I’ve lived in the States, Italy and now the UK. Here are some brilliant-if-I-say-so-myself-I-hope-you-understand-this-is-tongue-in-cheeky observations and comparisons:
UK: Football and beer
US: Football and beer
Italy: Football and mamma
US: Quite the range
UK: That damn weak chin
Italy: The fuckers are all drop- dead gorgeous
US: Outside of NY and parts of California, no.
Italy: It’s not simply that outfits match. Whatever is put on is simply perfect.
UK: Safely but on the wrong side of the road. (Editors note: The writer is American. Also, I am the writer.)
US: 55mph national speed limit.
Italy: Drive your mopeds on sidewalks if you need to.
Locks on doors
Uk: Clever the way the doors lock – pulling the handle up to get that deadbolt through the door
Italy: Those ridiculously long keys.
US: Who needs locks. We have guns.
What to do at a stop sign
UK: You stop
Italy: What stop sign? Who needs to stop? They can stop.
There is no comparison. You haven’t eaten a tomato until you’ve had one in Italy.
Heath and safety
US: As long as it doesn’t cost money
Italy: Yea, yea, whatever.
UK: A national obsession.
UK / UK: Similar.
Italy: Work ethic? That’s hilarious. Sit down and have a cornetto and cappuccino. They’ll open the office eventually.
UK: Good and expensive as feck
US: Good, expensive in cities.
Italy: Public transport? Thats hilarious! Sit down and have a pizza. The bus will come eventually.
UK: If you live here long enough you WILL start wearing mismatched socks. It’s a law &/or DNA issue apparently.
Italy: Perfect in color, texture etc. Always.
US: Whatever. Can always buy more at Costco.
UK: The queen
Italy: Bring back the lira!
“Bring back the lira! And the King!”
What students call the teacher
UK: Taken care of
US: Fuck ‘em
UK: At risk of death
US: If it doesn’t cost me anything, sure.
Italy: Why should I be the one to be polite?! They can be polite, no?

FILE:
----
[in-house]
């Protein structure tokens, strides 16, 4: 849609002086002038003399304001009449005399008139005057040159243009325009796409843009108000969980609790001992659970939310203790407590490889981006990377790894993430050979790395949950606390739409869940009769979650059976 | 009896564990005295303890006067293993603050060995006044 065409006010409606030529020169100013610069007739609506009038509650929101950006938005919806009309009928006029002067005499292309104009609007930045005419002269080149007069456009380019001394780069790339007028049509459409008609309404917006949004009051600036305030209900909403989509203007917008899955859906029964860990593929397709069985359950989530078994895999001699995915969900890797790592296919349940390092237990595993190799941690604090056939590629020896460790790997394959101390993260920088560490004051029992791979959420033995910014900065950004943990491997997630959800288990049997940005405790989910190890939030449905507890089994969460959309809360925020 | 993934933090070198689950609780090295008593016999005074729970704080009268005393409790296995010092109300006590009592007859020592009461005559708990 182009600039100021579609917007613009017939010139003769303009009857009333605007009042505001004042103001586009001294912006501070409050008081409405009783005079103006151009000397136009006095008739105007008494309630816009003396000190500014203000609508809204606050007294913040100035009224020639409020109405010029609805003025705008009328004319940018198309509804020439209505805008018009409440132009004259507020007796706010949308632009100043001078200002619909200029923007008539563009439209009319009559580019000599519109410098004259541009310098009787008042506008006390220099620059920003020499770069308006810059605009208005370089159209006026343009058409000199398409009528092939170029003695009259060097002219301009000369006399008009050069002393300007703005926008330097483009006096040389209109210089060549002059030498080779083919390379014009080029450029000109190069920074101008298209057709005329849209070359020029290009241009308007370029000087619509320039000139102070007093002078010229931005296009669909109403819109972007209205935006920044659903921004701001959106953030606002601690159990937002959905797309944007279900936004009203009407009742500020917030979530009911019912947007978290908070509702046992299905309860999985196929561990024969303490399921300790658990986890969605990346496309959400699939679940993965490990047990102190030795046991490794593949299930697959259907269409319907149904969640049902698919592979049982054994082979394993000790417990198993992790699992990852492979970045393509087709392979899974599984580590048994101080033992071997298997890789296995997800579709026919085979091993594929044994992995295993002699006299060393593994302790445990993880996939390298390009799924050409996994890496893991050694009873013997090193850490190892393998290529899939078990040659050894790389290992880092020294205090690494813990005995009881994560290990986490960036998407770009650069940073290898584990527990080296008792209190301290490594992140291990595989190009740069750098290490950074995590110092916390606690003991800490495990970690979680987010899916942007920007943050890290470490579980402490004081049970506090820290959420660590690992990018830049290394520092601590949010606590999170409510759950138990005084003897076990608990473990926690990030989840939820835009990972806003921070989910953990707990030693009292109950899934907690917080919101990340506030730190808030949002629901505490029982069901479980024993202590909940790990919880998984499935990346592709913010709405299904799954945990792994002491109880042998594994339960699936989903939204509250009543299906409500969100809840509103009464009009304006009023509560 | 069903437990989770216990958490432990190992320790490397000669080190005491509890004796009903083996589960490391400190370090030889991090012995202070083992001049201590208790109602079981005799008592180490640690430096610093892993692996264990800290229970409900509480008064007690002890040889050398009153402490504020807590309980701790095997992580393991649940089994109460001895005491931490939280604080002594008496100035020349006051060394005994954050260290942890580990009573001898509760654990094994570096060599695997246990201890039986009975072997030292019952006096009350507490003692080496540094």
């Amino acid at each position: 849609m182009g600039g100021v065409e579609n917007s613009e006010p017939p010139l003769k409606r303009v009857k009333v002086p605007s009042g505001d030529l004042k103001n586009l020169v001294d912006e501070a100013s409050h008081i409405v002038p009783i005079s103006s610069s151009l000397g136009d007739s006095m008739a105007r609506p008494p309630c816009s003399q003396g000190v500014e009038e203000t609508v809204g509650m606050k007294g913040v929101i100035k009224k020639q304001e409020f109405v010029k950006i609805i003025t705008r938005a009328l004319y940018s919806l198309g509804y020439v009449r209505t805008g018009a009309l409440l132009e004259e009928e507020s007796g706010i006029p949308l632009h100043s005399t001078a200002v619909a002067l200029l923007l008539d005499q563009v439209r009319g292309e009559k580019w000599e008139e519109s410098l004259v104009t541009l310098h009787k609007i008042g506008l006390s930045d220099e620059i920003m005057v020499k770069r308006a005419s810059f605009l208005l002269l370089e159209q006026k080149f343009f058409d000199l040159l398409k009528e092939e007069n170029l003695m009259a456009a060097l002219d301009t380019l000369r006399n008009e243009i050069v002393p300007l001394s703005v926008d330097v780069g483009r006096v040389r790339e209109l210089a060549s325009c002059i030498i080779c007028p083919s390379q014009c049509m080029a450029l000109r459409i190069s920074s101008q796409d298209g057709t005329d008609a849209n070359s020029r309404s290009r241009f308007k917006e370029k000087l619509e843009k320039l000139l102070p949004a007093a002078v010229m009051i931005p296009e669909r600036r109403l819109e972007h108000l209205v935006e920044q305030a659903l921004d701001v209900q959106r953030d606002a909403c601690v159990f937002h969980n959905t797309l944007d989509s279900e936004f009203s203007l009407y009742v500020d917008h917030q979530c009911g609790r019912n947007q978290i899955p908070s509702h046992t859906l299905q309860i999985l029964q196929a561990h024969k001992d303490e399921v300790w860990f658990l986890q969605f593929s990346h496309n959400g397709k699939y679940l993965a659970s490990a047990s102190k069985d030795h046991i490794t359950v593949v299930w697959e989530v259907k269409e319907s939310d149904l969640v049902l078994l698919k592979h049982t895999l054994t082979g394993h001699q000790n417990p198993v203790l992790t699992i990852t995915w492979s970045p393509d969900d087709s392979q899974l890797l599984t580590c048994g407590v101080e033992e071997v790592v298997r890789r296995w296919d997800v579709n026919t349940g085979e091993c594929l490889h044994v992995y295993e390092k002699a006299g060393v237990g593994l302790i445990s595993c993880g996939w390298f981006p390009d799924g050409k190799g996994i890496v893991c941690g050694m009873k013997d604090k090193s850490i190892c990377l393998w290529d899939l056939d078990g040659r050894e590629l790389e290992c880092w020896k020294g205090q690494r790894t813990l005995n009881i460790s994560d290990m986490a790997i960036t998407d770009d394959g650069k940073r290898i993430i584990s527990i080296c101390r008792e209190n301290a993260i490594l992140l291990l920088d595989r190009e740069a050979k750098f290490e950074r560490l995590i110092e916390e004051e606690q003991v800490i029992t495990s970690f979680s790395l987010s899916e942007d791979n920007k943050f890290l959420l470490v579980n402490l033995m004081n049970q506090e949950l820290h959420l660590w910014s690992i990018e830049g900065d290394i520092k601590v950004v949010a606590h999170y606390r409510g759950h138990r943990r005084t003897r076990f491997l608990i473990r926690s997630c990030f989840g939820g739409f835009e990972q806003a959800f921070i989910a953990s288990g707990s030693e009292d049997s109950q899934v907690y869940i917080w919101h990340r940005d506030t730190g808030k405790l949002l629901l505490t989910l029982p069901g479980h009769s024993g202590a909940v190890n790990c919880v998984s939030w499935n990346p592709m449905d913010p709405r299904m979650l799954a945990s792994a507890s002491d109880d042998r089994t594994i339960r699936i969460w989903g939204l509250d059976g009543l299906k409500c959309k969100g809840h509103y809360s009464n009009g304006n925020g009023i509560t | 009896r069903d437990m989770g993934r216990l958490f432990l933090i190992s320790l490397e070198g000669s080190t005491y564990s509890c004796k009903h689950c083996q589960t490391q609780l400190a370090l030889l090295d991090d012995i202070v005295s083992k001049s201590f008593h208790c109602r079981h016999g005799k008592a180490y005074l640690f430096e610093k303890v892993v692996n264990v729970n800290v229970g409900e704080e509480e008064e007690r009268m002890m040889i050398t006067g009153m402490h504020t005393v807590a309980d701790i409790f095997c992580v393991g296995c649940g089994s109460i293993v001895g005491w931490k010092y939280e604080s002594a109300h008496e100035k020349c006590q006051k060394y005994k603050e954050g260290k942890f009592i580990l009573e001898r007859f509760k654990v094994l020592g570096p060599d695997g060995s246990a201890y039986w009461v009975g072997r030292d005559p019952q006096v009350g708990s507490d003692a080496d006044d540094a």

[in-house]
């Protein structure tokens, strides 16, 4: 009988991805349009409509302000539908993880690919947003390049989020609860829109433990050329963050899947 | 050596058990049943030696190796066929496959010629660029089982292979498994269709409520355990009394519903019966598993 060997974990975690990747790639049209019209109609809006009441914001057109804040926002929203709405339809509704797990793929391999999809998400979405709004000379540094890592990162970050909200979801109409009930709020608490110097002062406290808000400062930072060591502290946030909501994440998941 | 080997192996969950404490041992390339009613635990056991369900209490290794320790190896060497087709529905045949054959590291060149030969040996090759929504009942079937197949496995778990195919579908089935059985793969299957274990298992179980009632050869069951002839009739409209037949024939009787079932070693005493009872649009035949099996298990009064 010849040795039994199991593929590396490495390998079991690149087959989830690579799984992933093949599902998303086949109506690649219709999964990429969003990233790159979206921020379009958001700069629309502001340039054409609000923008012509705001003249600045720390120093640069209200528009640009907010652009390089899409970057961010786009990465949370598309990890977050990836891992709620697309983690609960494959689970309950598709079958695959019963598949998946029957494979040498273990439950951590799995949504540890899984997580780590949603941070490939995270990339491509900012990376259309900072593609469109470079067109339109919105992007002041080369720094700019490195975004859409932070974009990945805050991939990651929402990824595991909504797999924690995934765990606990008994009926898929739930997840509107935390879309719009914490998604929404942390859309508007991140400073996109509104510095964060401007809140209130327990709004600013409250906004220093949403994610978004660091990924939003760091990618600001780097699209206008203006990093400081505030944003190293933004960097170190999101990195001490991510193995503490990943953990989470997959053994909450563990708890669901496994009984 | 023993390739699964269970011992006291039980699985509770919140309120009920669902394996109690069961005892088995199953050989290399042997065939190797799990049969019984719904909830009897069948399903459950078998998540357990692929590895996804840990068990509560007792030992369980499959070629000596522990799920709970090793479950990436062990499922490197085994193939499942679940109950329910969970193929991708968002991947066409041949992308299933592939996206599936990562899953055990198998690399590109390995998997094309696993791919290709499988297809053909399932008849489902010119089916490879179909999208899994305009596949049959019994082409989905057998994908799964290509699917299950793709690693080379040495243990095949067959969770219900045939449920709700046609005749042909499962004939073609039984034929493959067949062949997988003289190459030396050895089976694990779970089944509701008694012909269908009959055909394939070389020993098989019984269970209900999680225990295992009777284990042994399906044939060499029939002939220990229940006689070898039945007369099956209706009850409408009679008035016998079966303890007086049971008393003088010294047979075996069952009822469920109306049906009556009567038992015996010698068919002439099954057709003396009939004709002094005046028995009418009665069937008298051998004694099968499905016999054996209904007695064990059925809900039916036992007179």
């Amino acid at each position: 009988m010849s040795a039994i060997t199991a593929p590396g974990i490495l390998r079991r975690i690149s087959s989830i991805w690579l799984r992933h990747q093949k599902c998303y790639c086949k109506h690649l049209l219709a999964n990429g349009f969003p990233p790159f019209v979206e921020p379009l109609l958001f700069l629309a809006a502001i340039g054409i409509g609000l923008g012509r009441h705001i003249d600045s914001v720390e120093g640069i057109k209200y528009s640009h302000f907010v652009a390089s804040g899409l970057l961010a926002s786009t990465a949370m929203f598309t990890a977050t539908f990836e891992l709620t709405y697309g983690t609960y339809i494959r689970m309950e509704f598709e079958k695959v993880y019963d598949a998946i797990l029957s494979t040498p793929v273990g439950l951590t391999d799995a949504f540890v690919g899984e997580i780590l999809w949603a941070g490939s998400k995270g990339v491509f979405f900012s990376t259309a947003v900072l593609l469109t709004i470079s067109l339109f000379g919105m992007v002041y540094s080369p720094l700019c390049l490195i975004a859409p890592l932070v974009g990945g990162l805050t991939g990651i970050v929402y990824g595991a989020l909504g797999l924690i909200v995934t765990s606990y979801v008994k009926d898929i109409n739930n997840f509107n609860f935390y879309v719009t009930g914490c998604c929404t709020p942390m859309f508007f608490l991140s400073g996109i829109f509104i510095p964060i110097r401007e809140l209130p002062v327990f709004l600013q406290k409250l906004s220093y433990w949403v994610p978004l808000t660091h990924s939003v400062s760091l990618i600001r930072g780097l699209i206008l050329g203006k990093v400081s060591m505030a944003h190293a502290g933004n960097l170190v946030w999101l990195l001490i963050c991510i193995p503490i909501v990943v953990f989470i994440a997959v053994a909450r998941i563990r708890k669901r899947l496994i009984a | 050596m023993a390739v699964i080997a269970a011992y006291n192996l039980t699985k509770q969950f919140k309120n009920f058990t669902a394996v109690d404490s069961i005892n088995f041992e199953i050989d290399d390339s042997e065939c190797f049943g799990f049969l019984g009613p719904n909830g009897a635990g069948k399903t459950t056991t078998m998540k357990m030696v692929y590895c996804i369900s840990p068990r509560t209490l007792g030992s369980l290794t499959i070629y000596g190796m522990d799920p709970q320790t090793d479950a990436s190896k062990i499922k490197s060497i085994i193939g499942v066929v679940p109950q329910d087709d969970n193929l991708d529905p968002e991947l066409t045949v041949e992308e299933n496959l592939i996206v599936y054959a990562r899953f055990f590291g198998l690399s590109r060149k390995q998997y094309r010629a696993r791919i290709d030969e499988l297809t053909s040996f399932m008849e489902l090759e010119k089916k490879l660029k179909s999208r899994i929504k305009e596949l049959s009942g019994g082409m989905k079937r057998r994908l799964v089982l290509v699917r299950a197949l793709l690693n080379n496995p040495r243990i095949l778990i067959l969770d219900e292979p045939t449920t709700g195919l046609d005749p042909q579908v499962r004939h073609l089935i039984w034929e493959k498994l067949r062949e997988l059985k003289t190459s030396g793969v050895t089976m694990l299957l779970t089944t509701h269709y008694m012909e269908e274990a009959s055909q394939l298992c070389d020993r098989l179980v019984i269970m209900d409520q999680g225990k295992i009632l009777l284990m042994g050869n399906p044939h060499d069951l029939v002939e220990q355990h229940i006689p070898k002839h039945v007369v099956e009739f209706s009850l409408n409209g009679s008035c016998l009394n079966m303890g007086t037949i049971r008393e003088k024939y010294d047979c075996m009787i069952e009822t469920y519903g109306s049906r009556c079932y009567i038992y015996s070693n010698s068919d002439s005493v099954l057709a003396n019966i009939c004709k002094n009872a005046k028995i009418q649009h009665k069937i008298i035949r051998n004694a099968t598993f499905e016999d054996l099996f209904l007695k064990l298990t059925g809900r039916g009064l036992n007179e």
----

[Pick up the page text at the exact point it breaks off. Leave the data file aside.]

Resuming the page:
Sunglasses; specifically, how to wear them
US and UK: Like normal people do
Italy: On the back of your head.
How Italian men wear sunglasses,
Pronunciation of “th” as in “thing”
UK: Yes, it’s true, we queue even at bus stops.
US: What the hell’s a queue? You mean, wait in line? Well, if we gotta.
Italy: Queue at the buffet table until the food arrives; then it’s every man for himself.
US: Looked down upon
UK: People will roll eyes
Italy: They envy Third World countries with loose laws.
Italy: Job for life as an “employee” or just live with mamma and pappa.
US: Work hard, play hard, become an alcoholic
UK: Become an alcoholic regardless.
UK: Not so big.
Italy: This, they resolved. Small fucking cars.
Underground transport system:
US: The subway in NYC has 472 stations.
UK: London Tube 270.
Italy: In Rome, there were 2 lines, A and B for about 50 years. They intersect in one spot. Now there a third line, interestingly called Line C. Now the system intersects at TWO of the 73 stations. Wow – not.
US: Sit down and enjoy.
UK: Have a cuppa! (Or would you rather a tea?)
Italy: Take your time ordering say, an espresso – no, let’s actually, let’s make it macchiato– just a touch of milk like almost none – oh, and let’s make it stretto so it’s really strong, and please please PLEASE make it a vetro; I must drink my coffee in a tiny glass cup. Then measure the precise amount sugar in and stir up to 45 turns.
Have I missed anything? Let me know.